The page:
In this project, we examine the dynamics of news media ecosystems on coastal cities as they relate to climate change and resilience. We analyze how news organizations are reporting on the threats posed by climate change to coastal cities, assessing national outlets like the New York Times, National Public Radio, the Guardian, and Washington Post; major urban outlets such as the Houston Chronicle, Vancouver Sun, Miami Herald, and Boston Globe; and specialized outlets such as ProPublica, the Texas Tribune, and Climate Central. We demonstrate why high quality public affairs journalism is essential to collective decisions about coastal resilience, identifying best practices and weaknesses in coverage. To do so, we synthesize available scholarship, assess patterns in coverage, and conduct interviews with journalists and experts. In partnership with the Boston Area Research Initiative (BARI), we develop models for more data-driven, forward-thinking news coverage, and we explore uses of open data in public communication. We also interview philanthropists who are investing in new models of non-profit journalism such as ClimateCentral. Our research will result in a report released jointly by the Global Resilience Institute and Harvard’s Shorenstein Center; a special issue of the peer-reviewed journal Environmental Communication; and other studies and commentaries. We will define an agenda for externally funded research and position GRI to become a national leader at the intersection of media, communications and resilience, laying the groundwork for a potential Resilience Media Lab.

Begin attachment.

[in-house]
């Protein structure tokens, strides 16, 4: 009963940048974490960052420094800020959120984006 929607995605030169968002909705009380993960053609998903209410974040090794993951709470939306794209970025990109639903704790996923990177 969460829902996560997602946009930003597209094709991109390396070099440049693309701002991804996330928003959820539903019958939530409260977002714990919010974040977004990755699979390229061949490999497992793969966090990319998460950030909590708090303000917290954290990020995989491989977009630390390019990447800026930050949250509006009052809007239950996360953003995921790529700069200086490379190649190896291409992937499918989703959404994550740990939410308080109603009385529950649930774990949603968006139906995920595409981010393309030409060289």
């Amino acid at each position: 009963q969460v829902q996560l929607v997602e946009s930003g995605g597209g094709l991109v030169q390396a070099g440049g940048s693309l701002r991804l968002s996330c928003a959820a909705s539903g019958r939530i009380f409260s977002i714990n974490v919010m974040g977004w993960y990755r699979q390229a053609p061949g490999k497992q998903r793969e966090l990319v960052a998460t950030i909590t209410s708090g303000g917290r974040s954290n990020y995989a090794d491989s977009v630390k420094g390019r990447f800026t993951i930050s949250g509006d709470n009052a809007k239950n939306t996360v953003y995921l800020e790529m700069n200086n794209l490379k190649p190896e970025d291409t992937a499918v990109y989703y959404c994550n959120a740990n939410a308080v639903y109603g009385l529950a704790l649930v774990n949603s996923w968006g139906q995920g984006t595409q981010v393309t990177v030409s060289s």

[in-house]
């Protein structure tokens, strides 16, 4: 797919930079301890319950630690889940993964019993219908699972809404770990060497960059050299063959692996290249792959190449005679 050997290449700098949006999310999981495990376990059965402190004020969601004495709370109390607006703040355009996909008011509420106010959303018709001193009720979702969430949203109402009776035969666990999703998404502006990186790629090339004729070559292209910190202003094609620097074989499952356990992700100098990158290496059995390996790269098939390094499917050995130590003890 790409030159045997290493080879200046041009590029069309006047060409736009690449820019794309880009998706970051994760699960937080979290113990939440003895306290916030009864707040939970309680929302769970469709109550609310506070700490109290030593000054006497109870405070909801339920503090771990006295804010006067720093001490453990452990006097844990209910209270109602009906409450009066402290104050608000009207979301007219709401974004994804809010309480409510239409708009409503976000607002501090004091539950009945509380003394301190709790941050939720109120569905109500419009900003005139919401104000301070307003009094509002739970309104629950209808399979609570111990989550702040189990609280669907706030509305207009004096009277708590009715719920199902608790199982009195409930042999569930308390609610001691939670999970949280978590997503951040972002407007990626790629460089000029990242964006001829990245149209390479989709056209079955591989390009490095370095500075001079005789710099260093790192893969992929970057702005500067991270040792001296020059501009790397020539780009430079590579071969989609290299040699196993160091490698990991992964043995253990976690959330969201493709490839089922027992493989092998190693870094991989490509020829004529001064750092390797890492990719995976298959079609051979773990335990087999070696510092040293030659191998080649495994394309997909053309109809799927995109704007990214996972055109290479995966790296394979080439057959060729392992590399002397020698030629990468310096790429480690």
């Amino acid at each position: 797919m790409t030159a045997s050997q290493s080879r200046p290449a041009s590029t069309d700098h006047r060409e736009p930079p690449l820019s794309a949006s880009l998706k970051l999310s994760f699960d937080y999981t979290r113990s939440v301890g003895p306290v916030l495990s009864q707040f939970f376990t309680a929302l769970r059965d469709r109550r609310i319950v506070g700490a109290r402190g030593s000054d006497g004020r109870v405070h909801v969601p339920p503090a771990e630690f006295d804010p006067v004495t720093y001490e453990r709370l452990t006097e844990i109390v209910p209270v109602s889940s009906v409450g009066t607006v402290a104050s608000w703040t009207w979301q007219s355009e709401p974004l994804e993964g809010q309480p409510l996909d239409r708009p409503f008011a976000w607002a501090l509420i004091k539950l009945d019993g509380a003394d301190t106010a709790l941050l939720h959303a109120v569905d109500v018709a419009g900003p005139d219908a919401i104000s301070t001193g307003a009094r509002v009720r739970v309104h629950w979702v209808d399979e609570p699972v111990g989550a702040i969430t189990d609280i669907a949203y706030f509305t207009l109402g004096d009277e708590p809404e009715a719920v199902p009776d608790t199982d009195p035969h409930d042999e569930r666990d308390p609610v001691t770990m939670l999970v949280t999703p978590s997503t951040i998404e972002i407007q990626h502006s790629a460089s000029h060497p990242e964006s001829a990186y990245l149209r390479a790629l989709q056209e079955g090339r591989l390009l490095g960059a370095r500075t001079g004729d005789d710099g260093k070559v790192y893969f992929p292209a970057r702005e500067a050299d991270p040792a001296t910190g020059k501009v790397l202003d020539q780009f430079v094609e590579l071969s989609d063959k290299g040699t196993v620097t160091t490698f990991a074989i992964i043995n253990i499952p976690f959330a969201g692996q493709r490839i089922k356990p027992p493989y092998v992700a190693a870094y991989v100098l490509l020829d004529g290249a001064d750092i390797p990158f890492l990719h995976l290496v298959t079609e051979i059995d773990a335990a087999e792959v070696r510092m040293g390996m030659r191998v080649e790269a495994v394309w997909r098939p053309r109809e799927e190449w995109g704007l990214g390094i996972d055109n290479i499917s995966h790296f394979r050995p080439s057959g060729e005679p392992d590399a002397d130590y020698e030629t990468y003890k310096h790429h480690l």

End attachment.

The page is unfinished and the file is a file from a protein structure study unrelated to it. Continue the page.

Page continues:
For several decades, philanthropists in the United States have played a behind‐the‐scenes role in framing climate change as a social problem. These foundations have defined climate change primarily as a pollution problem solvable by enacting a price on carbon and by shifting markets in the direction of renewable energy technologies and energy efficiency practices. Funding has favored “insider” groups that push for policy action by way of negotiation, coalition building, and compromise, rather than “outsider” groups that specialize in grassroots organizing.